Orla Brandos, the V.P. patient care services & chief nursing officer at Newport Hospital, is ONL’s new president; Jennifer Thiesen, assistant chief nursing officer professional practice at Cambridge Health Alliance, is president-elect; and Nancy Gaden, senior vice president & chief nursing officer at Boston Medical Center, is past president. Monica Tucker-Schwartz, senior nurse director, procedural services & co-Magnet director at Brigham and Women’s Hospital, is secretary; and Madelyn Pearson, senior vice president/chief nursing officer at Brigham and Women’s, is treasurer. Amanda Oberlies is the CEO of ONL.
At its annual meeting, ONL also presented its prestigious Mary B. Conceison Award for excellence in nursing leadership to Helene Thibodeau, the CNO and COO of Northeast Rehabilitation Hospital Network. For the full list of ONL award and scholarship recipients, please visit here.
Juneteenth: Commemorating with Intention
This Monday Report column was written by MHA’s Vice President of Health Equity Izzy Lopes (firstname.lastname@example.org). In recognition of the national holiday, MHA’s offices are closed today.
Juneteenth, a portmanteau of “June” and “nineteenth,” is the federal holiday to acknowledge and commemorate the emancipation of enslaved people in the United States. It is a day to honor the contributions, culture, and experiences of Black people in the country. It was on June 19, 1865, that enslaved people were declared free in Texas – a holdout state that continued slavery even after the Emancipation Proclamation and the Civil War itself. With jubilant yells and cries ringing through the air, and kisses exuberantly doled on tear-streaked cheeks, Black people could finally envision a different life for themselves — a life that, until that moment, seemed unfathomable and out of reach, a life of freedom. The Juneteenth celebration in Galveston, Texas, reverberated throughout the country over the years, until June 19 was recognized as a national holiday in 2021. And although strides have been made to undo the brutal legacy of slavery, its political, economic, and social effects remain pronounced, persistent, and pervasive.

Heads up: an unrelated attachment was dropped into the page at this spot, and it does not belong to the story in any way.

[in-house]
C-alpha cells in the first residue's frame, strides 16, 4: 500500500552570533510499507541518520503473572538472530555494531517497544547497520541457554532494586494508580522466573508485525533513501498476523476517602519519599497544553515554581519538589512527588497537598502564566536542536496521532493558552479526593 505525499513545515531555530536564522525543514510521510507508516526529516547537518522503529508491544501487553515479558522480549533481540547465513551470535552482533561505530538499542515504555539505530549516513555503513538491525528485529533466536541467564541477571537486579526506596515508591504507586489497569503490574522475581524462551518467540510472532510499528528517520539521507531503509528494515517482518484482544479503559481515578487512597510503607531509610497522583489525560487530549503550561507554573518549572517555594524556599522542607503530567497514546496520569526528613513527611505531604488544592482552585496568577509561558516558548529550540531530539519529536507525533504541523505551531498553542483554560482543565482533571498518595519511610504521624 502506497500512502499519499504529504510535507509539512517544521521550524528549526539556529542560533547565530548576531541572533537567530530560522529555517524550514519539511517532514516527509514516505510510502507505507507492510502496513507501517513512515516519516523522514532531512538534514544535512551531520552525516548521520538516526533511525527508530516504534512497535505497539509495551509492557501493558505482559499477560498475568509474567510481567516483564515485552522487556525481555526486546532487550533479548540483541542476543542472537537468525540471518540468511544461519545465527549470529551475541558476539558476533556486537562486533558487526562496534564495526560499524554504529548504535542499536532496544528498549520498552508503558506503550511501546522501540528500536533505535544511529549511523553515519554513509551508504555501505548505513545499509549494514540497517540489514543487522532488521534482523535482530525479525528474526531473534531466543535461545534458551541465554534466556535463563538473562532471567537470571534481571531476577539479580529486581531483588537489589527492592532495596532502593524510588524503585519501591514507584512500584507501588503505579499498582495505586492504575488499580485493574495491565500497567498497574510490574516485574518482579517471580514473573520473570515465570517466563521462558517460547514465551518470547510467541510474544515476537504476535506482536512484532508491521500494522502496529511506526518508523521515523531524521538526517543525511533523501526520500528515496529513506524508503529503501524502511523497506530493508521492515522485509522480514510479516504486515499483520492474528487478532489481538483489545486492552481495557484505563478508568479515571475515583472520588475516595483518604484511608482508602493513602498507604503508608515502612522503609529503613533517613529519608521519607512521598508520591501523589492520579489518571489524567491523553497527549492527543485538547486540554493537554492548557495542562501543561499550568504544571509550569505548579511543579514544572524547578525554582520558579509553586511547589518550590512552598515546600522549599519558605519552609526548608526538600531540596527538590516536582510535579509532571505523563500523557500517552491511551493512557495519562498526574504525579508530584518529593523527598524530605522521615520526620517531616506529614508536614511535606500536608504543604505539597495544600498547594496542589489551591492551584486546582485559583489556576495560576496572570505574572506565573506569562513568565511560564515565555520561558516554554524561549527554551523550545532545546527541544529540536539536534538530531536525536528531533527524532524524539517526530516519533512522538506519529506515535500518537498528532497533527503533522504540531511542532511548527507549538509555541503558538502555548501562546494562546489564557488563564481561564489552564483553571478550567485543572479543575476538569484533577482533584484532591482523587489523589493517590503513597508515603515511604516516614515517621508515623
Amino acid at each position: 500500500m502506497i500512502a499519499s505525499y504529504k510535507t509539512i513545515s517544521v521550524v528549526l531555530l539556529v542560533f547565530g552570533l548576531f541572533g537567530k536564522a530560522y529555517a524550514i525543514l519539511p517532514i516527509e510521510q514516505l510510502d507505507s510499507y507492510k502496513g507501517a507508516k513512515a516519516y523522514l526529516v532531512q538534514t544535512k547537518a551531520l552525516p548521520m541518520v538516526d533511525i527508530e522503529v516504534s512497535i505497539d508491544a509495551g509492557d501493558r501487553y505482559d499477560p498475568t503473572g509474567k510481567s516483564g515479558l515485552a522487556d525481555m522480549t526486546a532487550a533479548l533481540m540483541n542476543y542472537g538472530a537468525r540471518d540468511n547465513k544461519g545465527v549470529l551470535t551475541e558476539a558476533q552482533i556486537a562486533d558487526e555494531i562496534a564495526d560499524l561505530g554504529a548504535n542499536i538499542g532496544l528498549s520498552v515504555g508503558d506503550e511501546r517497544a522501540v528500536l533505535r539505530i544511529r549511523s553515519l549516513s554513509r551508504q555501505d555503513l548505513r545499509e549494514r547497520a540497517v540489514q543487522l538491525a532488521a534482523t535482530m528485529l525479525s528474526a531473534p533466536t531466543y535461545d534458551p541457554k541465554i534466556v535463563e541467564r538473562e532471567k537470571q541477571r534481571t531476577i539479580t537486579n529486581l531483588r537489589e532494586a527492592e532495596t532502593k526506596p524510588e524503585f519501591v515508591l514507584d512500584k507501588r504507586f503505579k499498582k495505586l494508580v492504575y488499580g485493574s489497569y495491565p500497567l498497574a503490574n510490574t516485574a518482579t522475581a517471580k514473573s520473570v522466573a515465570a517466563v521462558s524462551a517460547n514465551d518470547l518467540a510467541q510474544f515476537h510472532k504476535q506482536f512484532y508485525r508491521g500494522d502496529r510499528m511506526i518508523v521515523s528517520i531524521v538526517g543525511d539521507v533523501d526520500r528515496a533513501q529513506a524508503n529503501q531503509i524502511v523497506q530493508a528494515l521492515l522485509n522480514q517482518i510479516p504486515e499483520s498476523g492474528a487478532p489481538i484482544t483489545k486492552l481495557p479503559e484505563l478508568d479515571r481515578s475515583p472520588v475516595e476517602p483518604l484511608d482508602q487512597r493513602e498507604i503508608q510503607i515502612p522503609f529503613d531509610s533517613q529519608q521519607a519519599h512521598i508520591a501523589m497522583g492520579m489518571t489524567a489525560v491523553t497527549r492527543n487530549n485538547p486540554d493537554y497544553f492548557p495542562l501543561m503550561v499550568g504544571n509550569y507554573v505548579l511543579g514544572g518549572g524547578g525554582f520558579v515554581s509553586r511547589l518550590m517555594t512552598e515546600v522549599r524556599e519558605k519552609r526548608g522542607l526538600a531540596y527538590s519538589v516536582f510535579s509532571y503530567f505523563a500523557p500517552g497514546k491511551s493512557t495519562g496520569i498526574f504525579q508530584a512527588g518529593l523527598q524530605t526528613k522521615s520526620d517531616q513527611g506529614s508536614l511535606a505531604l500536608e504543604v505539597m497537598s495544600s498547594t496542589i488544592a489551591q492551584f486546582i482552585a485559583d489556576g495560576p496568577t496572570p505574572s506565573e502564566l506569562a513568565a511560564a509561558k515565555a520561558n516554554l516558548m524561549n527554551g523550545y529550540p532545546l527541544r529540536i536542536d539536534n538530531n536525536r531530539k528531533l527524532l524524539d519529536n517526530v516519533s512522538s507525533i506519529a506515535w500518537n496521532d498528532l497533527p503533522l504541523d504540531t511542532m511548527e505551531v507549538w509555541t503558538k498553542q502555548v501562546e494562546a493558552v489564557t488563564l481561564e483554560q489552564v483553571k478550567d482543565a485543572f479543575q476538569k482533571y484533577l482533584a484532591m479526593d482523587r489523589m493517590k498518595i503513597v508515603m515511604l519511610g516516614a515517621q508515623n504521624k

Juneteenth is an opportunity to reckon with these effects and engage in meaningful conversations to better understand and address the entrenched ideologies that uphold structures that propagate and promote racism, and which, by default, perpetuate inequities.
Although Juneteenth is regarded as the second Independence Day of the U.S., many Americans do not know its significance nor what it means to commemorate the day. Similarly, many organizations are still identifying the most meaningful ways to acknowledge this historically significant day.
So what does it mean to “commemorate” Juneteenth? How can organizations meaningfully and willfully show honor for the day in a way which exceeds performative acts and goes beyond the actual day? Although there is no correct answer to this question, one way would be for them to engage in discourse that allow difficult conversations about the genesis for Juneteenth to take place. To this end, organizations, both within and outside of healthcare, can:
1. Create ongoing opportunities and safe spaces for staff to engage in conversations about race, racism, and racial justice.
2. Engage with the community and/or community partners in meaningful dialogues about the effects of systemic racism and the organization’s strategy in approach in addressing disparities.
3. Engage with staff and the community to create an anti-racism statement and/or consider an anti-racism pledge.
In reflecting on Juneteenth this year and beyond, it is vital that we go beyond “passive moments of reflection” and use Juneteenth as a transformative opportunity. Only then will we able to realize an equitable and just care ecosystem and society.